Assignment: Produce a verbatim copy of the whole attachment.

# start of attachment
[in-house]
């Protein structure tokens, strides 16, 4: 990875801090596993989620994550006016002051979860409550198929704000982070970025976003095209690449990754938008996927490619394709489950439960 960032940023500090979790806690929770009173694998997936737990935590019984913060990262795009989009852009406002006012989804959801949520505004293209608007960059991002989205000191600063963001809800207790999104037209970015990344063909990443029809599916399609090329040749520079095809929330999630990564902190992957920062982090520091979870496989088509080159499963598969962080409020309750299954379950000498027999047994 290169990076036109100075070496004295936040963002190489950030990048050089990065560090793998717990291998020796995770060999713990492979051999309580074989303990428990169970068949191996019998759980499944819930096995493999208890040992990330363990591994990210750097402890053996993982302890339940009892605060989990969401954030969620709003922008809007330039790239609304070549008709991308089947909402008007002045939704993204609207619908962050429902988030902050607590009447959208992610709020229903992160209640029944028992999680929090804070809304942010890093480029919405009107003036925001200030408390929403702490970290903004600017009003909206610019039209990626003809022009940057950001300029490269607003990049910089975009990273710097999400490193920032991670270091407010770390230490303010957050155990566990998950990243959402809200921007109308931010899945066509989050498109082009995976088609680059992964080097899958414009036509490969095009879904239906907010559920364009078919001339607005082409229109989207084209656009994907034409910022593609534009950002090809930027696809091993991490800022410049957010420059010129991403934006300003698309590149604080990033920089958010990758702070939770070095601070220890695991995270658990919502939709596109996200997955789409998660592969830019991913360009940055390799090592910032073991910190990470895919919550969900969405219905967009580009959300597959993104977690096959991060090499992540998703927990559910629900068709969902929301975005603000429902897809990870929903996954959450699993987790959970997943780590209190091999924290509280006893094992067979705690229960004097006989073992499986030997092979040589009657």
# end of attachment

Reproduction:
[in-house]
């Protein structure tokens, strides 16, 4: 990875801090596993989620994550006016002051979860409550198929704000982070970025976003095209690449990754938008996927490619394709489950439960 960032940023500090979790806690929770009173694998997936737990935590019984913060990262795009989009852009406002006012989804959801949520505004293209608007960059991002989205000191600063963001809800207790999104037209970015990344063909990443029809599916399609090329040749520079095809929330999630990564902190992957920062982090520091979870496989088509080159499963598969962080409020309750299954379950000498027999047994 290169990076036109100075070496004295936040963002190489950030990048050089990065560090793998717990291998020796995770060999713990492979051999309580074989303990428990169970068949191996019998759980499944819930096995493999208890040992990330363990591994990210750097402890053996993982302890339940009892605060989990969401954030969620709003922008809007330039790239609304070549008709991308089947909402008007002045939704993204609207619908962050429902988030902050607590009447959208992610709020229903992160209640029944028992999680929090804070809304942010890093480029919405009107003036925001200030408390929403702490970290903004600017009003909206610019039209990626003809022009940057950001300029490269607003990049910089975009990273710097999400490193920032991670270091407010770390230490303010957050155990566990998950990243959402809200921007109308931010899945066509989050498109082009995976088609680059992964080097899958414009036509490969095009879904239906907010559920364009078919001339607005082409229109989207084209656009994907034409910022593609534009950002090809930027696809091993991490800022410049957010420059010129991403934006300003698309590149604080990033920089958010990758702070939770070095601070220890695991995270658990919502939709596109996200997955789409998660592969830019991913360009940055390799090592910032073991910190990470895919919550969900969405219905967009580009959300597959993104977690096959991060090499992540998703927990559910629900068709969902929301975005603000429902897809990870929903996954959450699993987790959970997943780590209190091999924290509280006893094992067979705690229960004097006989073992499986030997092979040589009657």